Snapchat's drastic security measures shut down entire 'Internet neighbourhoods' on the service

As Snapchat’s popularity has grown, so has its need to adopt proper security practices.

In the last two years the company — which was most recently valued at $US19 billion — faced a series of spam problems, issues with third-party applications accessing its API, and then one of the most publicized data breaches in recent memory.

Of late, the company has taken an extremely firm stance on security, including a strategy that may have affected innocent user accounts, according to a new interview on Backchannel.

In 2013, while the company was focusing on fixing other issues, a hacker noticed that anyone could easily link usernames and phone numbers. The hacker then posted this information online.

In dealing with this, Snapchat was faced with a huge uptick in spamming. Spam accounts would find the listed usernames and attack. To combat this, Snapchat’s engineers monitored and took down large quantities of Snapchat accounts.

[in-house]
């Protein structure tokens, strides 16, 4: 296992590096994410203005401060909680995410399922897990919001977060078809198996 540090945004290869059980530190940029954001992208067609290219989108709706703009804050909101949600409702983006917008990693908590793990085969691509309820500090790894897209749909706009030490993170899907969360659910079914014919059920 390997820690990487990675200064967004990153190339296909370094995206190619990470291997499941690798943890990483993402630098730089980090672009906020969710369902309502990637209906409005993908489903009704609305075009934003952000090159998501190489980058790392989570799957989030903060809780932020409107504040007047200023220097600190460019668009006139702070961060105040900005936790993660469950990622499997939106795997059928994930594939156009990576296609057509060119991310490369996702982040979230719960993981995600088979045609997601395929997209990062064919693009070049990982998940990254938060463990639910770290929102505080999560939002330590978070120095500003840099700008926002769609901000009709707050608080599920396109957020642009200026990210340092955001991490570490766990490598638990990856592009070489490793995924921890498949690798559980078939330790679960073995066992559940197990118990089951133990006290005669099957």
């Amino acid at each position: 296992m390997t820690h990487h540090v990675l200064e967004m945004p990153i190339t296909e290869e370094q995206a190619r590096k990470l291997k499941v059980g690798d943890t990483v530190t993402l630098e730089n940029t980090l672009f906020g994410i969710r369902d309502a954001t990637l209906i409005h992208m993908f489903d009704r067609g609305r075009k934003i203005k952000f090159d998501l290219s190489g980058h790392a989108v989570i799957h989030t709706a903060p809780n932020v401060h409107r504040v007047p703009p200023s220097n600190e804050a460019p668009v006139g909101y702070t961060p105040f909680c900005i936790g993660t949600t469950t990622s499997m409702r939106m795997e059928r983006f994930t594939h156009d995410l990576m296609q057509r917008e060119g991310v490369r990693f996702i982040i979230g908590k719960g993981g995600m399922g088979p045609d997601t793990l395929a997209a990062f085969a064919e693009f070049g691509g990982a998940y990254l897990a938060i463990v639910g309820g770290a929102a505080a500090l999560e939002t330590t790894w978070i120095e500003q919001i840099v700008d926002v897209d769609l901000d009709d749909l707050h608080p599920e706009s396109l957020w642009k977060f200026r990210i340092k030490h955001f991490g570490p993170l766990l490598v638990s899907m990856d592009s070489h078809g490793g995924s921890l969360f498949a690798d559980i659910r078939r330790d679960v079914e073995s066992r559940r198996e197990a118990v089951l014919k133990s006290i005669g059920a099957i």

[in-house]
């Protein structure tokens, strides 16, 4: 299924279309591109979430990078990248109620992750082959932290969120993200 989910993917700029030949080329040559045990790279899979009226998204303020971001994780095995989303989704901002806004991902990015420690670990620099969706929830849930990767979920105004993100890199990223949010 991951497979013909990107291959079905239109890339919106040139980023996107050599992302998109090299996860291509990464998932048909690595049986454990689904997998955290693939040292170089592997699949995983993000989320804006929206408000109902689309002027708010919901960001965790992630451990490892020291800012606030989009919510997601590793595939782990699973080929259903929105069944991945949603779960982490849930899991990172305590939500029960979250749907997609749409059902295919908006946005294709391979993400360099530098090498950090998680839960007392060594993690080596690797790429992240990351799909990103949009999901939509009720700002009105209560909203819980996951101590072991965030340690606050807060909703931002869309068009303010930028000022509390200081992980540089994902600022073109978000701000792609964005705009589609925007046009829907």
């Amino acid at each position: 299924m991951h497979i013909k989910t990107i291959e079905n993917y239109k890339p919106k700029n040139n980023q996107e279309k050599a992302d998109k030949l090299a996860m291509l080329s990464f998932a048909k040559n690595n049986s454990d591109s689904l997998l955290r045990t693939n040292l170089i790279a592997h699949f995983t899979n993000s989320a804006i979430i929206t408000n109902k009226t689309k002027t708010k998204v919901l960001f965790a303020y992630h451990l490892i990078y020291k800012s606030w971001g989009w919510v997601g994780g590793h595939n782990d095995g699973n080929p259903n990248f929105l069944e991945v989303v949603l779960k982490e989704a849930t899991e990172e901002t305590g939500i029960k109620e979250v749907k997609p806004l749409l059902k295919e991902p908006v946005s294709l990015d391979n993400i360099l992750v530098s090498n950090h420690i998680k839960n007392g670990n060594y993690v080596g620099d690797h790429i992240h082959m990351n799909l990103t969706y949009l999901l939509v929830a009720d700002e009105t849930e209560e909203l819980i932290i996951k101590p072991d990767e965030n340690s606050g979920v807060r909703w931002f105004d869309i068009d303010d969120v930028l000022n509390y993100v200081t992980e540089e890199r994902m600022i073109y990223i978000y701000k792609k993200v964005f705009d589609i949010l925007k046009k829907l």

Backchannel writes:

Snapchat implemented not only short term fixes, but crafted a long-term plan that employs “IP rate limiting,” an “automatic and aggressive” scheme that monitors input into the service. When Snapchat detects suspicious activity, it shuts down the Internet neighbourhood where the threat originates, even at the risk of affecting innocent users. “We were willing to cause a little bit of collateral damage to regular users to prevent the vast majority of spammers from taking us down from an abuse perspective,” says [Snapchat engineering VP Tim] Sehn.

This was one of many drastic actions Snapchat has taken to fight fake accounts and help user security.

Now Snapchat has a much larger security team hailing from big tech companies like Amazon and Google. It tells this story as a way to explain how serious it takes user privacy and security.

The company also wants users to know that it’s remorseful of past security problems, Backchannel writes. “I think one of the mistakes was not apologizing quickly enough,” said Sehn. “So I want to apologise to our users.”

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